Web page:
The Case Against “Neighborhood Character”

highland brick pavers

A sidewalk in Saint Paul.

If you are involved in your community’s discussions about roads, development, or zoning, you have undoubtedly heard one of the most ubiquitous and troubling phrases to populate those discussions: “neighborhood character.”

To me, “neighborhood character” is a nothing phrase.  It is a flowery facade to hide ugly or undeveloped opinions behind.  When I say that “Newcastle Brown Ale has a nutty finish and a nose of banana,” I’m telling you it’s basically a sugary version of a Miller Highlife.  When I say I’m trying to “preserve the character of the neighborhood,” I am telling you that I am desperately afraid of change and I can’t make an argument capable of withstanding scrutiny.

There’s a remarkable flexibility to it.  “Character” can be used in defense of the status quo, because any development or change can be labelled as harmful to the neighborhood’s current charm.  It can also be used to aggressively push through a poorly thought out development to improve an area’s “character.” Don’t be surprised if it’s used it both ways at the same time, for example, by pushing bad development to restore a neighborhood’s supposedly lost virtue.

“Character” is the time honored fall-back, but be aware of its fellows: “aesthetic” for the naysayer whose favorite words are “property value,” “feel” for those afraid of hypothetical crime, and “vibe” for a thinly veiled defense against anyone vaguely different from the current population.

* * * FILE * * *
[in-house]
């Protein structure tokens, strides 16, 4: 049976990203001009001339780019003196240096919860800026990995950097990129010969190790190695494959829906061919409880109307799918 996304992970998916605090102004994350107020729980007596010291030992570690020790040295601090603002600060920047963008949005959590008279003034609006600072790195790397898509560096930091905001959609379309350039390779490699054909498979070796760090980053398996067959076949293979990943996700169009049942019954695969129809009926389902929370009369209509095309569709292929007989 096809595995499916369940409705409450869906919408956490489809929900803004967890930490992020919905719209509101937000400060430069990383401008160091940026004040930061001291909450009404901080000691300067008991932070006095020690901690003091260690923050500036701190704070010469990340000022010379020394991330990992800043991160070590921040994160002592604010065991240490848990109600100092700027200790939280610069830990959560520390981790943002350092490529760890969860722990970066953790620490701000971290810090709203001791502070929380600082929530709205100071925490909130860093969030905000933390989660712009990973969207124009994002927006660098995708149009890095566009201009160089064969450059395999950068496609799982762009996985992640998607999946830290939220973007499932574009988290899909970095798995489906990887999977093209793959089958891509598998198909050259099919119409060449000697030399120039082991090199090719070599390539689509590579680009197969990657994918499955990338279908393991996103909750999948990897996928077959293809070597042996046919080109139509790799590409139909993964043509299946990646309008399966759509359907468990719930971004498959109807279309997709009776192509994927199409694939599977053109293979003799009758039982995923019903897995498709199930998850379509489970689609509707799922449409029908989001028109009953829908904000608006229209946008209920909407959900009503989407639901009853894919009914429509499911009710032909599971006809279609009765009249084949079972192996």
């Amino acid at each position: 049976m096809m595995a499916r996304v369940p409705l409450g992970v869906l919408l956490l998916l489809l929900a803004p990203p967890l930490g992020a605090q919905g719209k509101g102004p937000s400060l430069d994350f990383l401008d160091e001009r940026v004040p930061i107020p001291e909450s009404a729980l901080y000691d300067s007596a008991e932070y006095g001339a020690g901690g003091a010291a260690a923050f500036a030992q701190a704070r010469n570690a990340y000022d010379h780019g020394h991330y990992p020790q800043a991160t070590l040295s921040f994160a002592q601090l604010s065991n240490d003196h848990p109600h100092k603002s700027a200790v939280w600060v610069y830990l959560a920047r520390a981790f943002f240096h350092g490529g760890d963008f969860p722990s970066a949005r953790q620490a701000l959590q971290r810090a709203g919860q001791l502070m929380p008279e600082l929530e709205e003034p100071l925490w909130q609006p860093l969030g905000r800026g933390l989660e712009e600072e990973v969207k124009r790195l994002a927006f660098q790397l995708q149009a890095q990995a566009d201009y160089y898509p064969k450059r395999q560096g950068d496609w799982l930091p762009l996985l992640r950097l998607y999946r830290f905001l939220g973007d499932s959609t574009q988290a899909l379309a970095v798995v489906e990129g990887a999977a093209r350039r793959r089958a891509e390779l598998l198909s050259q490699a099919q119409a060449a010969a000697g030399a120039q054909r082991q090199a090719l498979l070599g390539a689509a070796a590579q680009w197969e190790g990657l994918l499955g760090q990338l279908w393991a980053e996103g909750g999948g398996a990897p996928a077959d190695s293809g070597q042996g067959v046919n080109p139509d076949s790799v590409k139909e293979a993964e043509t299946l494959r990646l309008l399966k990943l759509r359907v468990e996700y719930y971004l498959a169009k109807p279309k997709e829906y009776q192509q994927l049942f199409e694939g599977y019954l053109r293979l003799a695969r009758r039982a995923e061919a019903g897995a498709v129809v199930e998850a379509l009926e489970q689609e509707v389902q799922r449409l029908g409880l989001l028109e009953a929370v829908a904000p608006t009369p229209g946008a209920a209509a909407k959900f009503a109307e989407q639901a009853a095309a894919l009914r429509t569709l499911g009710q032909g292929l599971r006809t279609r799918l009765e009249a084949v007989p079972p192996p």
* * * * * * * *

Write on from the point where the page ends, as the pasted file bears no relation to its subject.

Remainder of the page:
When an argument boils down to personal perception, it’s important that it’s viewed as simply that: a personal opinion. It’s important that these judgments are not given the weight of defining an entire neighborhood.

No. Really.

Highland Park’s small town character on display.

To me, the “neighborhood character” phrase is a two-bit play to emotion and the vague sense of community that comes along with geographic proximity.  Ask someone to define “character” and you’ll hear the blurb about the neighborhood that was scrawled on some forgotten page of a tourism website by a marketing intern as it’s quickly googled or vomited up from memory.  Speaking as a resident of Highland Park in Saint Paul, every time someone describes my neighborhood with the words “small town feel”, an angel tears off its wings, climbs into an SUV, and drives 50 miles an hour across the Ford Parkway Bridge.  And heaven forbid crime becomes a part of the discussion, because you’ll only wait minutes until the “character” of North Minneapolis is invoked.

It’s that ability to dog whistle that makes the phrase such a miserable addition to discussions of local issues.  Racism, classism, and other forms of discrimination can find purchase and voice in community politics when cloaked in the vague garb of “character.” Leveling charges of discrimination against someone you see at the grocery store carries significantly heavier social costs than launching a diatribe against an internet avatar.  People are less likely to call a spade a spade if you’ve made eye contact while buying salad greens.